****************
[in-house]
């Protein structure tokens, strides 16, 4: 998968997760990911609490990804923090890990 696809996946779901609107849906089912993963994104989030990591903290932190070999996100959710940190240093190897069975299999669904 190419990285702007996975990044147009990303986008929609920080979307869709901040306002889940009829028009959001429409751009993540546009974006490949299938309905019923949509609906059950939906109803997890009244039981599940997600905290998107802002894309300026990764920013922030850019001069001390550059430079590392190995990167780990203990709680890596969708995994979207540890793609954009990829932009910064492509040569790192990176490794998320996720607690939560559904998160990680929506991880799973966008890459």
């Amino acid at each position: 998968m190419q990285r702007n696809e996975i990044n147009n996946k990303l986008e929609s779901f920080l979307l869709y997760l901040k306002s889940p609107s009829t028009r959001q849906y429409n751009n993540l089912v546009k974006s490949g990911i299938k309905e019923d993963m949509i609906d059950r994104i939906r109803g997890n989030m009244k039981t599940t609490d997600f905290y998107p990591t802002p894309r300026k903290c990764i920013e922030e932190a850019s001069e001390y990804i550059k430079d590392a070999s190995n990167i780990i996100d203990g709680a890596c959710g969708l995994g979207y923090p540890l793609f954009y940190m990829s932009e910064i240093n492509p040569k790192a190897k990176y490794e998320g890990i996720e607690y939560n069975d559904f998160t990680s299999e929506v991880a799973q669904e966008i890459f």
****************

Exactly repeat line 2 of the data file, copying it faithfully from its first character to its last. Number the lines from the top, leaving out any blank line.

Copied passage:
């Protein structure tokens, strides 16, 4: 998968997760990911609490990804923090890990 696809996946779901609107849906089912993963994104989030990591903290932190070999996100959710940190240093190897069975299999669904 190419990285702007996975990044147009990303986008929609920080979307869709901040306002889940009829028009959001429409751009993540546009974006490949299938309905019923949509609906059950939906109803997890009244039981599940997600905290998107802002894309300026990764920013922030850019001069001390550059430079590392190995990167780990203990709680890596969708995994979207540890793609954009990829932009910064492509040569790192990176490794998320996720607690939560559904998160990680929506991880799973966008890459």